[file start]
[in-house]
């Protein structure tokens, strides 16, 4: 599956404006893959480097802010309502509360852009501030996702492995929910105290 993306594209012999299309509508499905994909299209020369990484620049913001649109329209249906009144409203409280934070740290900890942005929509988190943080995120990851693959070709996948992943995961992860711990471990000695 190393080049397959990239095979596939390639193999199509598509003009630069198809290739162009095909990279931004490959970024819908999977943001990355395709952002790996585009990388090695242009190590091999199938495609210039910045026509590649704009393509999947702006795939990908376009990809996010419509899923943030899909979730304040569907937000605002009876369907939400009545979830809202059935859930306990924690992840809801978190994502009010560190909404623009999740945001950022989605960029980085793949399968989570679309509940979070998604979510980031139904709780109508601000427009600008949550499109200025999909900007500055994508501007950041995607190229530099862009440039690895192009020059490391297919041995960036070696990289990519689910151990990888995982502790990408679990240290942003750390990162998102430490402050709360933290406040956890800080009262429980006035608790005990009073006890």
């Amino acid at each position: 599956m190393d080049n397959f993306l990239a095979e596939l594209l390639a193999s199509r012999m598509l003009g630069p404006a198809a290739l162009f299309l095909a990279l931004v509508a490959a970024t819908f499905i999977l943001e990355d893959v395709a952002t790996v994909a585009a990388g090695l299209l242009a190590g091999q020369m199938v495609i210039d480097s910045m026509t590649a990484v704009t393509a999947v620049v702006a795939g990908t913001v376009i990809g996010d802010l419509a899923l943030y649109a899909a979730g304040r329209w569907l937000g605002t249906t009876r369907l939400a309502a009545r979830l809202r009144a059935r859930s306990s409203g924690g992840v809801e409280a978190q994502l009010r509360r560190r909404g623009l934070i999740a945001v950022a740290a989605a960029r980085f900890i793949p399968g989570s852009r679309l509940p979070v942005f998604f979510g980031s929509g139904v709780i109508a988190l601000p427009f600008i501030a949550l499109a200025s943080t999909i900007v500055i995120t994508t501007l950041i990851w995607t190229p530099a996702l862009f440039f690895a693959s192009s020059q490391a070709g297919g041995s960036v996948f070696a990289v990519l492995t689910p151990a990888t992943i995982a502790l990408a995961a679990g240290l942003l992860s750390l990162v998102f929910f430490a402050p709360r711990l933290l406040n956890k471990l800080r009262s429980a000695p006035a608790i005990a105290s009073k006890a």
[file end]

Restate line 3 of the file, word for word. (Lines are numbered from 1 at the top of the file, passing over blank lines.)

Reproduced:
């Amino acid at each position: 599956m190393d080049n397959f993306l990239a095979e596939l594209l390639a193999s199509r012999m598509l003009g630069p404006a198809a290739l162009f299309l095909a990279l931004v509508a490959a970024t819908f499905i999977l943001e990355d893959v395709a952002t790996v994909a585009a990388g090695l299209l242009a190590g091999q020369m199938v495609i210039d480097s910045m026509t590649a990484v704009t393509a999947v620049v702006a795939g990908t913001v376009i990809g996010d802010l419509a899923l943030y649109a899909a979730g304040r329209w569907l937000g605002t249906t009876r369907l939400a309502a009545r979830l809202r009144a059935r859930s306990s409203g924690g992840v809801e409280a978190q994502l009010r509360r560190r909404g623009l934070i999740a945001v950022a740290a989605a960029r980085f900890i793949p399968g989570s852009r679309l509940p979070v942005f998604f979510g980031s929509g139904v709780i109508a988190l601000p427009f600008i501030a949550l499109a200025s943080t999909i900007v500055i995120t994508t501007l950041i990851w995607t190229p530099a996702l862009f440039f690895a693959s192009s020059q490391a070709g297919g041995s960036v996948f070696a990289v990519l492995t689910p151990a990888t992943i995982a502790l990408a995961a679990g240290l942003l992860s750390l990162v998102f929910f430490a402050p709360r711990l933290l406040n956890k471990l800080r009262s429980a000695p006035a608790i005990a105290s009073k006890a």